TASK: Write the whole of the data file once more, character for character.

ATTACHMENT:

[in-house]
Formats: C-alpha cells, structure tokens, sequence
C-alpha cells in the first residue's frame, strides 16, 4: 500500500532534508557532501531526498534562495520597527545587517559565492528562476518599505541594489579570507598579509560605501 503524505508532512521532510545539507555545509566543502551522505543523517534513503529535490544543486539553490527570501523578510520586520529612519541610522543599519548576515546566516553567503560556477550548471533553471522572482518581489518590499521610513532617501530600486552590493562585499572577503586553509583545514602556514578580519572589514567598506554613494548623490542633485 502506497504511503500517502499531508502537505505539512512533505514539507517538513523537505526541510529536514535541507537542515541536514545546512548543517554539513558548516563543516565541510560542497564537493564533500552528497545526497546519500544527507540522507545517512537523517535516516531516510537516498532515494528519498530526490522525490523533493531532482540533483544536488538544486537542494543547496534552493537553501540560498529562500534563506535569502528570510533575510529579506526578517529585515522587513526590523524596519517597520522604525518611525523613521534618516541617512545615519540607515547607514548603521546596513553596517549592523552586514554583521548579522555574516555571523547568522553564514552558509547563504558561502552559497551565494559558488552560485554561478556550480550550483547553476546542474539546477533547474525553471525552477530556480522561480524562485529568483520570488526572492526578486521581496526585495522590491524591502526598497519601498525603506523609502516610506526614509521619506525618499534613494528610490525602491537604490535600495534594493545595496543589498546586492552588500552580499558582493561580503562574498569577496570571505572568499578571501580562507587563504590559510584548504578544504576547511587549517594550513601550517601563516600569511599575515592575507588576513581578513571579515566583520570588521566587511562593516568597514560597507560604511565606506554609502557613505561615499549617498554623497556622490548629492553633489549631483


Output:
[in-house]
Formats: C-alpha cells, structure tokens, sequence
C-alpha cells in the first residue's frame, strides 16, 4: 500500500532534508557532501531526498534562495520597527545587517559565492528562476518599505541594489579570507598579509560605501 503524505508532512521532510545539507555545509566543502551522505543523517534513503529535490544543486539553490527570501523578510520586520529612519541610522543599519548576515546566516553567503560556477550548471533553471522572482518581489518590499521610513532617501530600486552590493562585499572577503586553509583545514602556514578580519572589514567598506554613494548623490542633485 502506497504511503500517502499531508502537505505539512512533505514539507517538513523537505526541510529536514535541507537542515541536514545546512548543517554539513558548516563543516565541510560542497564537493564533500552528497545526497546519500544527507540522507545517512537523517535516516531516510537516498532515494528519498530526490522525490523533493531532482540533483544536488538544486537542494543547496534552493537553501540560498529562500534563506535569502528570510533575510529579506526578517529585515522587513526590523524596519517597520522604525518611525523613521534618516541617512545615519540607515547607514548603521546596513553596517549592523552586514554583521548579522555574516555571523547568522553564514552558509547563504558561502552559497551565494559558488552560485554561478556550480550550483547553476546542474539546477533547474525553471525552477530556480522561480524562485529568483520570488526572492526578486521581496526585495522590491524591502526598497519601498525603506523609502516610506526614509521619506525618499534613494528610490525602491537604490535600495534594493545595496543589498546586492552588500552580499558582493561580503562574498569577496570571505572568499578571501580562507587563504590559510584548504578544504576547511587549517594550513601550517601563516600569511599575515592575507588576513581578513571579515566583520570588521566587511562593516568597514560597507560604511565606506554609502557613505561615499549617498554623497556622490548629492553633489549631483